Time to Inspect Your Rigging?

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J.R. ClancyFive Facts to Convince Your Board

Your stage rigging may be decades old or installed in the last few years, counterweight or motorized, and in good working order or sad and saggy—but no matter what, it’s important to have it inspected regularly by a qualified professional. It can be challenging, however, to get your board of directors to loosen the purse strings, especially if the rigging seems to be working just fine.

Here are some facts to help you get the allocation you need to pay for an inspection:

  1. It’s an OSHA regulation. Here’s what OSHA says:
    29 CFR 1926.550 Cranes and derricks, 1926.550(a)(6): A thorough, annual inspection of the hoisting machinery shall be made by a competent person, or by a government or private agency recognized by the U.S. Department of Labor. The employer shall maintain a record of the dates and results of inspections for each hoisting machine and piece of equipment.You and your board may think this statute only applies to industrial sites, but it’s meant for any site that uses machinery to hoist weight over people’s heads.
  2. The venue is responsible. Since there’s an OSHA statute that requires it, if something happens to a crewmember or actor onstage because the rigging has not been properly maintained, your organization will be held liable. Accidents leads to lawsuits, especially if someone is seriously injured (or worse) by damaged rigging.
  3. Volunteers and inexperienced crewmembers do crazy things with rigging. They certainly mean well, but people who are new to theatre technology often look for ways to solve a problem quickly with whatever they have on hand … so you may find that your biggest piece of scenery is hanging from a piece of chain meant for walking a 15-pound dog. That’s an accident waiting to happen.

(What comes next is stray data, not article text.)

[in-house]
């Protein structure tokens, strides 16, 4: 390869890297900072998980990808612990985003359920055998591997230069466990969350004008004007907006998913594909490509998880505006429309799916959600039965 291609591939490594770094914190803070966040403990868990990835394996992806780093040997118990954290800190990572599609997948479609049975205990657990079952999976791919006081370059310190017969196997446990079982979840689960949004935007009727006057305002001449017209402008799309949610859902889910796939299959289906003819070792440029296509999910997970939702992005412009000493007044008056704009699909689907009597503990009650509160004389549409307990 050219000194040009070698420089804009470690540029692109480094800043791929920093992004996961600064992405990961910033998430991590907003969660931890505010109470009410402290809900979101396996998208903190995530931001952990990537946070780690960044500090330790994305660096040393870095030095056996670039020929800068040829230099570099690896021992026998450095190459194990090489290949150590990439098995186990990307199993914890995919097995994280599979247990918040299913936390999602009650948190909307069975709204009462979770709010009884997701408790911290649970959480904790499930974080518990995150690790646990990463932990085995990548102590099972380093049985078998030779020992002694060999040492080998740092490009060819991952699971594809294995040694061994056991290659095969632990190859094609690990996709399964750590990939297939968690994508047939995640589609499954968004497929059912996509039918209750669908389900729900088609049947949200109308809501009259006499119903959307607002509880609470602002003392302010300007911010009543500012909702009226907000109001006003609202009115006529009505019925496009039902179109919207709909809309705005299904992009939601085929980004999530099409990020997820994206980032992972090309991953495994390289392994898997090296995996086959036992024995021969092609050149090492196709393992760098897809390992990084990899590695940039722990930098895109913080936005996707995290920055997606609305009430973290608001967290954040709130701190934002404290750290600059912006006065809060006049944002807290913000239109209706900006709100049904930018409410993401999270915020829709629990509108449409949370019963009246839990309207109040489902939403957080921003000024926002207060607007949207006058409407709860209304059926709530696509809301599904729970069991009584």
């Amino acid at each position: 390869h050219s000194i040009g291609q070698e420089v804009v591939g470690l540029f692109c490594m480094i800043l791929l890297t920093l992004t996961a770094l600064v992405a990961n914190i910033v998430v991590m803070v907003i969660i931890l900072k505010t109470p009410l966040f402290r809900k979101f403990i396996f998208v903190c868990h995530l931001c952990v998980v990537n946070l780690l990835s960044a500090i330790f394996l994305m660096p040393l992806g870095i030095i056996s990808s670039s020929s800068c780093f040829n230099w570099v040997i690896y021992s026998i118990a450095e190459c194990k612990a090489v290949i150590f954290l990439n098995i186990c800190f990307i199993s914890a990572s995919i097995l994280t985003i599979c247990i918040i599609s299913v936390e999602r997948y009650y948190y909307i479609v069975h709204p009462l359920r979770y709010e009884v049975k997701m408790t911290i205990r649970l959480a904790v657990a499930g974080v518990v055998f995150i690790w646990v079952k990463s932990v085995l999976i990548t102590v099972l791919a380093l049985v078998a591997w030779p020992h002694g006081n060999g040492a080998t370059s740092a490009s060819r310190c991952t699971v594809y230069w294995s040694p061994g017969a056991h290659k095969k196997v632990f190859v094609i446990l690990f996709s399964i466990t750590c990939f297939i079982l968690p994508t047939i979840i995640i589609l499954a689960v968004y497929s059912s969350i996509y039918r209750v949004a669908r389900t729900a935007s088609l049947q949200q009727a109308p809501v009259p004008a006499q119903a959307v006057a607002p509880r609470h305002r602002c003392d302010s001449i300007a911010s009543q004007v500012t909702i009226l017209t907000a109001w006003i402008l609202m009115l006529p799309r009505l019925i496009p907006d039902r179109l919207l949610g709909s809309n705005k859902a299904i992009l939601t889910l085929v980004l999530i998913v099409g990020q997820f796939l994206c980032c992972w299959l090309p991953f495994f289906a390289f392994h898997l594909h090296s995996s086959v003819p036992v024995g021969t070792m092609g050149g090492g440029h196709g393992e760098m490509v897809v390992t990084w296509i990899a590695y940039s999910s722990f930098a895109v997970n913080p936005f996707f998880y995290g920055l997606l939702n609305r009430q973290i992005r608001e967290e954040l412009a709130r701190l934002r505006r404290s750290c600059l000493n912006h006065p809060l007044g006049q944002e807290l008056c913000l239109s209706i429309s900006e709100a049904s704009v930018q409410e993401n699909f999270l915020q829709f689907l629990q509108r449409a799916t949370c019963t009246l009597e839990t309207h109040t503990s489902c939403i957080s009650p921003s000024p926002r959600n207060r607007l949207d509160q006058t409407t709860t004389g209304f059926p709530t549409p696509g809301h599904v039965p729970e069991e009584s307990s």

4. These crazy things may be completely hidden from view. You may have no idea that a hazardous situation exists about your head, because you can’t see it from the stage floor.
  5. Crew members may not know how to operate the rigging properly. Worse, they may feel shy about asking the right questions, or they may not even know what questions to ask. You can build a training session into your inspection, so your stage crew learns to use the rigging from a competent professional.

If you work in a school setting, you may be able to get a rigging inspection even if your board still won’t budge. Apply to the Rigging Safety Initiative through USITT. You may be one of the lucky schools selected to receive a grant that will pay for your rigging inspection.

Otherwise, try giving your board a backstage tour. Point out all the things that may be hazards involving the rigging: slack rope lines, broken arbors, odd pieces of hardware that don’t belong with your rigging, bent battens, and more. If they see it for themselves, they may agree that an inspection needs to become a high priority. Good luck!

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